I'm from the vibrant state of Rajasthan. I come from a humble family of farmers, as this is the main activity in our village. We were a big family of six brothers and three sisters, so it was great fun growing up together. I remember my childhood and youth as being fun and simple. Back then there, were no such things as video games or amusement parks, so my friends and I would ride our bicycles in and around the village, and played outdoor games like marbles, badminton and football.<br><br>I studied up to 10th grade and, since my village didn't have schools of higher education, I went to Alwar to do my further studies. I was always very keen on studying so, after finishing high school, I moved to Jaipur to study, first a Bachelor's degree in commerce and then I later studied law.<br><br>After I finished my studies, I got a job in Rajasthan roadways and, during that time, I was introduced to Babulal. He was already in the handicrafts sector and he was looking for some trustworthy person to help him. Ganpat, my friend and a featured artisan, introduced me to Babulal and I started working with him. I learned a lot, including embroidery work, block printing, and more. Once I started working with him, I realized this is where I should be and left my job at the Rajasthan roadways.<br><br>We do all kinds of home decor and small furniture, and have shown our works in exhibitions in India and abroad. We work with many women artisans who specialize in hand-embroidery, mirror work and patchwork, as well as in <i>dori,</i> or 'cord' work. All together, we work with many artisans in a number of villages, and it makes me very proud to be able to help artisans by providing them with work.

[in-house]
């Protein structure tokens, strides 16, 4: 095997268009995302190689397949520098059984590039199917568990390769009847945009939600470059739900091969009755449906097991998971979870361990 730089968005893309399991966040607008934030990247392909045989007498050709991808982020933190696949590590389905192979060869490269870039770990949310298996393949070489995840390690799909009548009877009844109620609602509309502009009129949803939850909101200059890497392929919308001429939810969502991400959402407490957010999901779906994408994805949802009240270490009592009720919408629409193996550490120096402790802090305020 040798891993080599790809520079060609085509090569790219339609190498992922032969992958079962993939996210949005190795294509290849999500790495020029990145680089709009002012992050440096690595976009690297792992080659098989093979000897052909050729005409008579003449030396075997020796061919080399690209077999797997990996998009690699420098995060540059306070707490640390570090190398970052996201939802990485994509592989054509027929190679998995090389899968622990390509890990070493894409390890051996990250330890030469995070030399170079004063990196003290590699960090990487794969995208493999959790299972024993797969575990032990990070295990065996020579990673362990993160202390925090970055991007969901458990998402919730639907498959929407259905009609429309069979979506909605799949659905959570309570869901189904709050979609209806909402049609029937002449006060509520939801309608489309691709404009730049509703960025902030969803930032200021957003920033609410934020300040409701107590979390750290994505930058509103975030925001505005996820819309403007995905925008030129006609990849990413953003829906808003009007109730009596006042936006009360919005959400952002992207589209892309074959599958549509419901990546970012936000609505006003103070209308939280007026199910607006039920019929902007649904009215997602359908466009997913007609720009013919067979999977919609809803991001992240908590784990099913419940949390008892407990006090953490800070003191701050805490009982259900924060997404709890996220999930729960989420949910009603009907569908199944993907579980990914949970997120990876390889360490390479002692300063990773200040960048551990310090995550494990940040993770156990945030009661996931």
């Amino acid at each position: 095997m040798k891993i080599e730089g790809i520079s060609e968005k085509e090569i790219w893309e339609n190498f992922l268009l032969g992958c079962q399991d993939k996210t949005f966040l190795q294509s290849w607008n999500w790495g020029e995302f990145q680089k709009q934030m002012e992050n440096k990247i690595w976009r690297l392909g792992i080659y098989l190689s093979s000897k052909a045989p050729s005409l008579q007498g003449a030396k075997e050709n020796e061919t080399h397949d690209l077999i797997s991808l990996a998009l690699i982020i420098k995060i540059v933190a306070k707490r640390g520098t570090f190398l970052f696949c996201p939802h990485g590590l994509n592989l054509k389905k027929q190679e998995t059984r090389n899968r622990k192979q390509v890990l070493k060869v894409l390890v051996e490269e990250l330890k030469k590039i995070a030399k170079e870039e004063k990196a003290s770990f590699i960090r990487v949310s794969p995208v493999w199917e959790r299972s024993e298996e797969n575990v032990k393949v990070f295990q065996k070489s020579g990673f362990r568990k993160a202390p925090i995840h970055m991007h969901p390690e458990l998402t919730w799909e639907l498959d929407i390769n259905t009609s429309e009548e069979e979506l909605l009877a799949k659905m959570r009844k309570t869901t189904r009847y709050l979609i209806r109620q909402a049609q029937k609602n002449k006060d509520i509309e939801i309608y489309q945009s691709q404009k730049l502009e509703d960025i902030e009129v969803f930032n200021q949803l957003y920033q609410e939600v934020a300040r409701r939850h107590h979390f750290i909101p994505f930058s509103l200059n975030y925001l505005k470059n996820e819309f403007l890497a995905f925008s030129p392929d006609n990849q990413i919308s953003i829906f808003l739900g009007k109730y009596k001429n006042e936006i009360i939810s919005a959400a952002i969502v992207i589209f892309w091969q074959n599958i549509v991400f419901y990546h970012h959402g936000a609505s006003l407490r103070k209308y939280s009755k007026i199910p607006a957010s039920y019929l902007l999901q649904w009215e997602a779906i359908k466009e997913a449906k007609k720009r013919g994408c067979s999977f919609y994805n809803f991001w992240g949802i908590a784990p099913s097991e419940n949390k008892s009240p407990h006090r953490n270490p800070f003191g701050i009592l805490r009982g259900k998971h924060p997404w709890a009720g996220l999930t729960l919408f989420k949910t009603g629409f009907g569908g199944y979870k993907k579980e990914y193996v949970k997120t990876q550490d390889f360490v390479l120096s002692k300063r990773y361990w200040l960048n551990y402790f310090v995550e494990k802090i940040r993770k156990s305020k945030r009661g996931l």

In the Andes, the Land of the Four Corners, mountains are sacred. So is culture. The Nazca lines, the Wari glyphs, the Quipu knots and the complex multi-colored textiles of the Incas are all recorded and live on the work of contemporary Peruvian artisans.